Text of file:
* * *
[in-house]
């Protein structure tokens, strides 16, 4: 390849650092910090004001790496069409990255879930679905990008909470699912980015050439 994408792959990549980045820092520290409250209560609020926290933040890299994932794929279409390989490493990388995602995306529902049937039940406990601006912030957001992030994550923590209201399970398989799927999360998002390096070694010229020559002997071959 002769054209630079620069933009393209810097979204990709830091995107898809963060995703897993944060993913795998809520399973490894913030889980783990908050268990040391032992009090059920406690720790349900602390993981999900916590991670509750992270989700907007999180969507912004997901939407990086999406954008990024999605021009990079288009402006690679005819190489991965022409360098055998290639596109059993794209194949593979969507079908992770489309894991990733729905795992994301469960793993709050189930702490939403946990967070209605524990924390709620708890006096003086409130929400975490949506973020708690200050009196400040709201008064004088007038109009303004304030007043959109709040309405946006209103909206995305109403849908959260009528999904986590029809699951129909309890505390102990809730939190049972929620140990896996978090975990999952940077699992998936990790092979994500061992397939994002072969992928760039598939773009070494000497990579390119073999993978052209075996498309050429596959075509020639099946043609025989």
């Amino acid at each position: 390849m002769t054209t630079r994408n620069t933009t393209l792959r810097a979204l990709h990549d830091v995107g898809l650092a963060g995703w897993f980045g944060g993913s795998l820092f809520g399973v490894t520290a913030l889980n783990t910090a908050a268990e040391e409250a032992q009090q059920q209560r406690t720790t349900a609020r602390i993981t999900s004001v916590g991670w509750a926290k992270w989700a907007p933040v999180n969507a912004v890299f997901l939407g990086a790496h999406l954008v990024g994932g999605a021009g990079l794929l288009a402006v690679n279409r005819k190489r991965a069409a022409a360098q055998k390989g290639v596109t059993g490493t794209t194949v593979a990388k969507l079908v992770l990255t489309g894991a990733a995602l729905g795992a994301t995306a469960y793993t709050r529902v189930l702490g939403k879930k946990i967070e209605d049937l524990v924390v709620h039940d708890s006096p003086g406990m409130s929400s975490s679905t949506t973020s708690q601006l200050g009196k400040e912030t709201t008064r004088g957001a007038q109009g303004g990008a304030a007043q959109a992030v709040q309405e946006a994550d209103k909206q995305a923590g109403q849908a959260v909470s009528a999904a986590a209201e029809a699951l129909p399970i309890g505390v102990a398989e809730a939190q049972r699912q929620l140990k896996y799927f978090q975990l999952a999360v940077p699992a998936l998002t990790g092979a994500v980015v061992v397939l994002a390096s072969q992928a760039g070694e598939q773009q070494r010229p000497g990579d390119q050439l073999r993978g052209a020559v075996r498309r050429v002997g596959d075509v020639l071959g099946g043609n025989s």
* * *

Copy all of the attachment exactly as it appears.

[in-house]
């Protein structure tokens, strides 16, 4: 390849650092910090004001790496069409990255879930679905990008909470699912980015050439 994408792959990549980045820092520290409250209560609020926290933040890299994932794929279409390989490493990388995602995306529902049937039940406990601006912030957001992030994550923590209201399970398989799927999360998002390096070694010229020559002997071959 002769054209630079620069933009393209810097979204990709830091995107898809963060995703897993944060993913795998809520399973490894913030889980783990908050268990040391032992009090059920406690720790349900602390993981999900916590991670509750992270989700907007999180969507912004997901939407990086999406954008990024999605021009990079288009402006690679005819190489991965022409360098055998290639596109059993794209194949593979969507079908992770489309894991990733729905795992994301469960793993709050189930702490939403946990967070209605524990924390709620708890006096003086409130929400975490949506973020708690200050009196400040709201008064004088007038109009303004304030007043959109709040309405946006209103909206995305109403849908959260009528999904986590029809699951129909309890505390102990809730939190049972929620140990896996978090975990999952940077699992998936990790092979994500061992397939994002072969992928760039598939773009070494000497990579390119073999993978052209075996498309050429596959075509020639099946043609025989």
């Amino acid at each position: 390849m002769t054209t630079r994408n620069t933009t393209l792959r810097a979204l990709h990549d830091v995107g898809l650092a963060g995703w897993f980045g944060g993913s795998l820092f809520g399973v490894t520290a913030l889980n783990t910090a908050a268990e040391e409250a032992q009090q059920q209560r406690t720790t349900a609020r602390i993981t999900s004001v916590g991670w509750a926290k992270w989700a907007p933040v999180n969507a912004v890299f997901l939407g990086a790496h999406l954008v990024g994932g999605a021009g990079l794929l288009a402006v690679n279409r005819k190489r991965a069409a022409a360098q055998k390989g290639v596109t059993g490493t794209t194949v593979a990388k969507l079908v992770l990255t489309g894991a990733a995602l729905g795992a994301t995306a469960y793993t709050r529902v189930l702490g939403k879930k946990i967070e209605d049937l524990v924390v709620h039940d708890s006096p003086g406990m409130s929400s975490s679905t949506t973020s708690q601006l200050g009196k400040e912030t709201t008064r004088g957001a007038q109009g303004g990008a304030a007043q959109a992030v709040q309405e946006a994550d209103k909206q995305a923590g109403q849908a959260v909470s009528a999904a986590a209201e029809a699951l129909p399970i309890g505390v102990a398989e809730a939190q049972r699912q929620l140990k896996y799927f978090q975990l999952a999360v940077p699992a998936l998002t990790g092979a994500v980015v061992v397939l994002a390096s072969q992928a760039g070694e598939q773009q070494r010229p000497g990579d390119q050439l073999r993978g052209a020559v075996r498309r050429v002997g596959d075509v020639l071959g099946g043609n025989s």